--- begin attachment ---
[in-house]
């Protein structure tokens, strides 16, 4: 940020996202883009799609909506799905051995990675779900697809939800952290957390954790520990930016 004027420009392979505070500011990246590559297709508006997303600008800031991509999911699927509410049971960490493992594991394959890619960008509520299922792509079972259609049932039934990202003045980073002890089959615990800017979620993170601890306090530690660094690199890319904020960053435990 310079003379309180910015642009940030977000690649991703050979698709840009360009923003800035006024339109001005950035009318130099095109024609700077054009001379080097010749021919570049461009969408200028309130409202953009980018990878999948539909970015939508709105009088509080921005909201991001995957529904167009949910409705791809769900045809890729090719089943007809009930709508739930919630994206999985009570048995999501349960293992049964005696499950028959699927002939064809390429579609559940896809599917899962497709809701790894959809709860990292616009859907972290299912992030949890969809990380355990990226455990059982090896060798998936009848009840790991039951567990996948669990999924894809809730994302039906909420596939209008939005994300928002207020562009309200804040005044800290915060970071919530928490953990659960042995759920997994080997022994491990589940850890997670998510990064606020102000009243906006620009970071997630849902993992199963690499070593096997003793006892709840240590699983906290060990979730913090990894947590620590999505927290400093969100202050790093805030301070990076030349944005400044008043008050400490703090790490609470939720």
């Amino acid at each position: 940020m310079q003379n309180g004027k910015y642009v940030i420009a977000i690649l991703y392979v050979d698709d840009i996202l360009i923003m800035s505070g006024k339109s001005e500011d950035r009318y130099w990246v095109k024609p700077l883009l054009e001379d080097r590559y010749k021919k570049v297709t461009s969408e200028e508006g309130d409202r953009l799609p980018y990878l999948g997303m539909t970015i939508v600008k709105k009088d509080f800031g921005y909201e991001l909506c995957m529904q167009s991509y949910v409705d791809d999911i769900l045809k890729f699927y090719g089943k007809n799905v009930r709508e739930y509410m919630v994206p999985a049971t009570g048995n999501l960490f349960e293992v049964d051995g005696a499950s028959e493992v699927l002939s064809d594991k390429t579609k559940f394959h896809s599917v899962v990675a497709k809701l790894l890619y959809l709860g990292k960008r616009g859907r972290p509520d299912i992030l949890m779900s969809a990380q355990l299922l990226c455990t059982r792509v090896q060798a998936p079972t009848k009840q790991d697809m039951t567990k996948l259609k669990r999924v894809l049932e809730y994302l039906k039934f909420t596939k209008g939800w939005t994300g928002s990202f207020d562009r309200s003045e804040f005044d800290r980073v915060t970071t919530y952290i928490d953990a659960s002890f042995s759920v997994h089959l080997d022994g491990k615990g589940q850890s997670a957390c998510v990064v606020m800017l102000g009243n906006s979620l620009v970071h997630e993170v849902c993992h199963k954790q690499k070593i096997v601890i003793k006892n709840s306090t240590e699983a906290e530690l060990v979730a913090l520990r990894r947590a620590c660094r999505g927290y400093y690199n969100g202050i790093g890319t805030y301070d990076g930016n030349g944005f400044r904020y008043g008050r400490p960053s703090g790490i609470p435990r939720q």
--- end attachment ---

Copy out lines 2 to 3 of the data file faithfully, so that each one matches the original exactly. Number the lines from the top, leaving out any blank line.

């Protein structure tokens, strides 16, 4: 940020996202883009799609909506799905051995990675779900697809939800952290957390954790520990930016 004027420009392979505070500011990246590559297709508006997303600008800031991509999911699927509410049971960490493992594991394959890619960008509520299922792509079972259609049932039934990202003045980073002890089959615990800017979620993170601890306090530690660094690199890319904020960053435990 310079003379309180910015642009940030977000690649991703050979698709840009360009923003800035006024339109001005950035009318130099095109024609700077054009001379080097010749021919570049461009969408200028309130409202953009980018990878999948539909970015939508709105009088509080921005909201991001995957529904167009949910409705791809769900045809890729090719089943007809009930709508739930919630994206999985009570048995999501349960293992049964005696499950028959699927002939064809390429579609559940896809599917899962497709809701790894959809709860990292616009859907972290299912992030949890969809990380355990990226455990059982090896060798998936009848009840790991039951567990996948669990999924894809809730994302039906909420596939209008939005994300928002207020562009309200804040005044800290915060970071919530928490953990659960042995759920997994080997022994491990589940850890997670998510990064606020102000009243906006620009970071997630849902993992199963690499070593096997003793006892709840240590699983906290060990979730913090990894947590620590999505927290400093969100202050790093805030301070990076030349944005400044008043008050400490703090790490609470939720």
């Amino acid at each position: 940020m310079q003379n309180g004027k910015y642009v940030i420009a977000i690649l991703y392979v050979d698709d840009i996202l360009i923003m800035s505070g006024k339109s001005e500011d950035r009318y130099w990246v095109k024609p700077l883009l054009e001379d080097r590559y010749k021919k570049v297709t461009s969408e200028e508006g309130d409202r953009l799609p980018y990878l999948g997303m539909t970015i939508v600008k709105k009088d509080f800031g921005y909201e991001l909506c995957m529904q167009s991509y949910v409705d791809d999911i769900l045809k890729f699927y090719g089943k007809n799905v009930r709508e739930y509410m919630v994206p999985a049971t009570g048995n999501l960490f349960e293992v049964d051995g005696a499950s028959e493992v699927l002939s064809d594991k390429t579609k559940f394959h896809s599917v899962v990675a497709k809701l790894l890619y959809l709860g990292k960008r616009g859907r972290p509520d299912i992030l949890m779900s969809a990380q355990l299922l990226c455990t059982r792509v090896q060798a998936p079972t009848k009840q790991d697809m039951t567990k996948l259609k669990r999924v894809l049932e809730y994302l039906k039934f909420t596939k209008g939800w939005t994300g928002s990202f207020d562009r309200s003045e804040f005044d800290r980073v915060t970071t919530y952290i928490d953990a659960s002890f042995s759920v997994h089959l080997d022994g491990k615990g589940q850890s997670a957390c998510v990064v606020m800017l102000g009243n906006s979620l620009v970071h997630e993170v849902c993992h199963k954790q690499k070593i096997v601890i003793k006892n709840s306090t240590e699983a906290e530690l060990v979730a913090l520990r990894r947590a620590c660094r999505g927290y400093y690199n969100g202050i790093g890319t805030y301070d990076g930016n030349g944005f400044r904020y008043g008050r400490p960053s703090g790490i609470p435990r939720q």